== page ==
Students can benefit from a vested economic plan
If it’s not bad enough that the steep cost of college shuts out millions of young people, now along comes scams involving those seeking master’s degrees.
The Wall Street Journal reported recently that “…recent film program graduates of Columbia University who took out federal student loans had a median debt of $181,000.”
The story goes on to say that two years after earning their master’s degrees, “half of the borrowers were making less than $30,000 a year.”
Excuse me? That’s utterly unacceptable and points not just to greed among elite universities, but desperation among graduate students seeking brighter futures.
Higher ed has long been an issue of concern for us at the Center of National Vesting. And while we were heartened at the White House’s announcement last spring calling for $109 billion for two years of free community college, we’re not confident it will actually take hold.
While well intentioned, it may not be realistically take place given the penchant for partisan bickering on Capitol Hill. The fact is that even community college is out of reach for students, many of whom would rather enter the workforce following high school than accumulate crushing debt.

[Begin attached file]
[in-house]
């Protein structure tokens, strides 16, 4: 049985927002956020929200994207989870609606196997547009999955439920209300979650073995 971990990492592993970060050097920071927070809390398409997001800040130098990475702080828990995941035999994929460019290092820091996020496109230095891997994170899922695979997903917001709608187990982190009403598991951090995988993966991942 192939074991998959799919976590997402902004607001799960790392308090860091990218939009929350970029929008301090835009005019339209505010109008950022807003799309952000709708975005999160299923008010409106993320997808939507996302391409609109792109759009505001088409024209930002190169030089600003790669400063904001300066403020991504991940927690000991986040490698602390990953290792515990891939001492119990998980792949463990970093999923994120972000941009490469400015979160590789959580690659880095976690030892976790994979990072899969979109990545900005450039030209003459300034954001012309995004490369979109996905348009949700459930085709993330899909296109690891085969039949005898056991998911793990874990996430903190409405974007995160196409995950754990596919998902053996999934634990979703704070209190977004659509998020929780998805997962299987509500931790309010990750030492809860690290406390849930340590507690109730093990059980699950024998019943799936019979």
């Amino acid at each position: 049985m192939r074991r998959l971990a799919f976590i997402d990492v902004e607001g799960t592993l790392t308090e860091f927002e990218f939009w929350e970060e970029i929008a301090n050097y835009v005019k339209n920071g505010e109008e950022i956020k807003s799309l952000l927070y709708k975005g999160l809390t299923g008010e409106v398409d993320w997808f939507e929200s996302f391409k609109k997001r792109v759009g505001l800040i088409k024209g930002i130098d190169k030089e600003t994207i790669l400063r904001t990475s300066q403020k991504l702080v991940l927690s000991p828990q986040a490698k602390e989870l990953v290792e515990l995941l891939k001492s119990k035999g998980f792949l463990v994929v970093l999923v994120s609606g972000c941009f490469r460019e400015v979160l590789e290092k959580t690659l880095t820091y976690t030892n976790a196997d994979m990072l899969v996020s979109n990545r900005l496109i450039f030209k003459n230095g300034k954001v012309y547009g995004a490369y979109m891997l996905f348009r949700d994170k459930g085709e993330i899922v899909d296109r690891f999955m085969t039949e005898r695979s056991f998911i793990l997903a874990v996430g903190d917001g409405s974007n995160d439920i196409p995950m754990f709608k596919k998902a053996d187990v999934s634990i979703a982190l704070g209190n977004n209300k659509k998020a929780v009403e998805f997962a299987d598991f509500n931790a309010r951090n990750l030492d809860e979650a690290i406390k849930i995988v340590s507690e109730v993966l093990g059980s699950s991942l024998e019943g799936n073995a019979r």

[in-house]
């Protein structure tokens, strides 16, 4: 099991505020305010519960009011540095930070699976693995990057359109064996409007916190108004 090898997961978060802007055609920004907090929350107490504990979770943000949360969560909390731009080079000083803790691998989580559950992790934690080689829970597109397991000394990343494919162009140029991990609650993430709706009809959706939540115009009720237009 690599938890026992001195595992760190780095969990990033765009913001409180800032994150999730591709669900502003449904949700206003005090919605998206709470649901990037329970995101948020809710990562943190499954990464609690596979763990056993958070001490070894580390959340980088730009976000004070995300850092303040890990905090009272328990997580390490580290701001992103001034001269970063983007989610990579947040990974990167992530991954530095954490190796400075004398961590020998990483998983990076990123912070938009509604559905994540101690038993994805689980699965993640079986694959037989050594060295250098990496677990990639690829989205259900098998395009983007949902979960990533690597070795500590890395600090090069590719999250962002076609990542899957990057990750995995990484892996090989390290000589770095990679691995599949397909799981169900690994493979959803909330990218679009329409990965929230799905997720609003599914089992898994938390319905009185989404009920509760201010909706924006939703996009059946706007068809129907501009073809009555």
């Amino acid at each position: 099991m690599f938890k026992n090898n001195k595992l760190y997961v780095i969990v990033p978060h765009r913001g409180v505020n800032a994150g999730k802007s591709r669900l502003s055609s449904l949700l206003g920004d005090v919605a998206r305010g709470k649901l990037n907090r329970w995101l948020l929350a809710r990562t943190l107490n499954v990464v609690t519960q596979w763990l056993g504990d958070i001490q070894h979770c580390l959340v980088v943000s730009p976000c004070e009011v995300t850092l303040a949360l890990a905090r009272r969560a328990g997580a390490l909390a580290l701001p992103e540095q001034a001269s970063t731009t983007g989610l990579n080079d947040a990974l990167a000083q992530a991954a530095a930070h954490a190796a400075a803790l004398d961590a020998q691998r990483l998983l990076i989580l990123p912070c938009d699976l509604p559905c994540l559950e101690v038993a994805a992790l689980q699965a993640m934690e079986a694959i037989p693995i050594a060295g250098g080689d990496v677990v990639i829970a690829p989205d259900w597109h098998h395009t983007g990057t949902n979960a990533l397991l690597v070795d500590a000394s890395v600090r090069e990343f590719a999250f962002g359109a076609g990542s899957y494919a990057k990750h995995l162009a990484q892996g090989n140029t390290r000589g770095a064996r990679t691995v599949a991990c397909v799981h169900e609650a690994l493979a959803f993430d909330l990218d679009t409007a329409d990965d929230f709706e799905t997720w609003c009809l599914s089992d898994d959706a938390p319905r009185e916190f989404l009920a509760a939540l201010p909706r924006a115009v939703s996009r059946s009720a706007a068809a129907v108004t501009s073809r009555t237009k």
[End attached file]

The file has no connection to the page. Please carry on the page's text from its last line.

As we noted in earlier posts, the average student loan debt topped $37,500 in 2020, according to Investopedia. And they owe nearly $1.6 trillion, according to the Federal Reserve Bank of New York.
But rest assured there is a viable solution.
At CNV, we maintain that universal education doesn’t have to be out of reach. And that doesn’t mean raising taxes to fund universal education. Robert Whitehair, founder of the Center for National Vesting, has found, through his mathematical formulas, what he calls “a market surplus that now exceeds $15 trillion per year.”
Whitehair says that we need to equitably apply the market surplus every American produces and distribute it back to them. In short, national vesting is the future of our country.
Vested economics will enable our country to erase roughly $1 trillion in college debt without raising taxes on anyone.
And that means a brighter future for all future college students.